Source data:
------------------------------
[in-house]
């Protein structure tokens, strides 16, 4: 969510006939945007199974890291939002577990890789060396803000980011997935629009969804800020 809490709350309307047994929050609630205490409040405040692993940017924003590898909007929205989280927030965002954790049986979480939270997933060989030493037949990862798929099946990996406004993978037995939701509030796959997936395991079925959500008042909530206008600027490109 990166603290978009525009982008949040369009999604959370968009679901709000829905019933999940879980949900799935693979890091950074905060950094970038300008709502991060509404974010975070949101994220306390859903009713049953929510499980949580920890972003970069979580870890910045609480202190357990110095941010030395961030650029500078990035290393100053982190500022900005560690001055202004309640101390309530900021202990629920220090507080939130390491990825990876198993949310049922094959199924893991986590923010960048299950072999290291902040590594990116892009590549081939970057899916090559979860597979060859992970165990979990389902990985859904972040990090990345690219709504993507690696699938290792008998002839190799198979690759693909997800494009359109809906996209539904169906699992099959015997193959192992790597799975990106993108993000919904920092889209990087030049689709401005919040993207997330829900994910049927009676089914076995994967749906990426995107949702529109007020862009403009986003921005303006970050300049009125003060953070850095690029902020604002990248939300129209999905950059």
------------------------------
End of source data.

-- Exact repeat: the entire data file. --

[in-house]
């Protein structure tokens, strides 16, 4: 969510006939945007199974890291939002577990890789060396803000980011997935629009969804800020 809490709350309307047994929050609630205490409040405040692993940017924003590898909007929205989280927030965002954790049986979480939270997933060989030493037949990862798929099946990996406004993978037995939701509030796959997936395991079925959500008042909530206008600027490109 990166603290978009525009982008949040369009999604959370968009679901709000829905019933999940879980949900799935693979890091950074905060950094970038300008709502991060509404974010975070949101994220306390859903009713049953929510499980949580920890972003970069979580870890910045609480202190357990110095941010030395961030650029500078990035290393100053982190500022900005560690001055202004309640101390309530900021202990629920220090507080939130390491990825990876198993949310049922094959199924893991986590923010960048299950072999290291902040590594990116892009590549081939970057899916090559979860597979060859992970165990979990389902990985859904972040990090990345690219709504993507690696699938290792008998002839190799198979690759693909997800494009359109809906996209539904169906699992099959015997193959192992790597799975990106993108993000919904920092889209990087030049689709401005919040993207997330829900994910049927009676089914076995994967749906990426995107949702529109007020862009403009986003921005303006970050300049009125003060953070850095690029902020604002990248939300129209999905950059």